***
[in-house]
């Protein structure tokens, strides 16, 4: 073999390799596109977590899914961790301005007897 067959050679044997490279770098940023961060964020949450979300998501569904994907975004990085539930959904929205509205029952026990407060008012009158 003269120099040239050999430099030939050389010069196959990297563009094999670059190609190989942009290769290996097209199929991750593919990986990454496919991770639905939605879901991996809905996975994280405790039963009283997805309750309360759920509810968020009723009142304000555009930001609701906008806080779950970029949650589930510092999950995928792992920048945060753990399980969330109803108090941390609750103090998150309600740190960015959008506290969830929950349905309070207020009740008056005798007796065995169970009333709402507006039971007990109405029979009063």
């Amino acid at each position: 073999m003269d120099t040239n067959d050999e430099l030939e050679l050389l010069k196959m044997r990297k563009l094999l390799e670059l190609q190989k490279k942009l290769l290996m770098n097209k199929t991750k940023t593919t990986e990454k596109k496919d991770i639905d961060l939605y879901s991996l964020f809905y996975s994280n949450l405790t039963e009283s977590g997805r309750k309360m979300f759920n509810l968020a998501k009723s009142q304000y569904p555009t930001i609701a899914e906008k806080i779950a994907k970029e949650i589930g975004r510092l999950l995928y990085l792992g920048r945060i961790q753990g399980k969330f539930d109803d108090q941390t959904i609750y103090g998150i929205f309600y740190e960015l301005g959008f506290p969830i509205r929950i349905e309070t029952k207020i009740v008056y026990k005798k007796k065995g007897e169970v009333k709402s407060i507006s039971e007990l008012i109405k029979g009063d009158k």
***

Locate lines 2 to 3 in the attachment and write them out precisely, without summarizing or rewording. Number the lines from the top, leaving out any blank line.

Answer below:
């Protein structure tokens, strides 16, 4: 073999390799596109977590899914961790301005007897 067959050679044997490279770098940023961060964020949450979300998501569904994907975004990085539930959904929205509205029952026990407060008012009158 003269120099040239050999430099030939050389010069196959990297563009094999670059190609190989942009290769290996097209199929991750593919990986990454496919991770639905939605879901991996809905996975994280405790039963009283997805309750309360759920509810968020009723009142304000555009930001609701906008806080779950970029949650589930510092999950995928792992920048945060753990399980969330109803108090941390609750103090998150309600740190960015959008506290969830929950349905309070207020009740008056005798007796065995169970009333709402507006039971007990109405029979009063």
């Amino acid at each position: 073999m003269d120099t040239n067959d050999e430099l030939e050679l050389l010069k196959m044997r990297k563009l094999l390799e670059l190609q190989k490279k942009l290769l290996m770098n097209k199929t991750k940023t593919t990986e990454k596109k496919d991770i639905d961060l939605y879901s991996l964020f809905y996975s994280n949450l405790t039963e009283s977590g997805r309750k309360m979300f759920n509810l968020a998501k009723s009142q304000y569904p555009t930001i609701a899914e906008k806080i779950a994907k970029e949650i589930g975004r510092l999950l995928y990085l792992g920048r945060i961790q753990g399980k969330f539930d109803d108090q941390t959904i609750y103090g998150i929205f309600y740190e960015l301005g959008f506290p969830i509205r929950i349905e309070t029952k207020i009740v008056y026990k005798k007796k065995g007897e169970v009333k709402s407060i507006s039971e007990l008012i109405k029979g009063d009158k």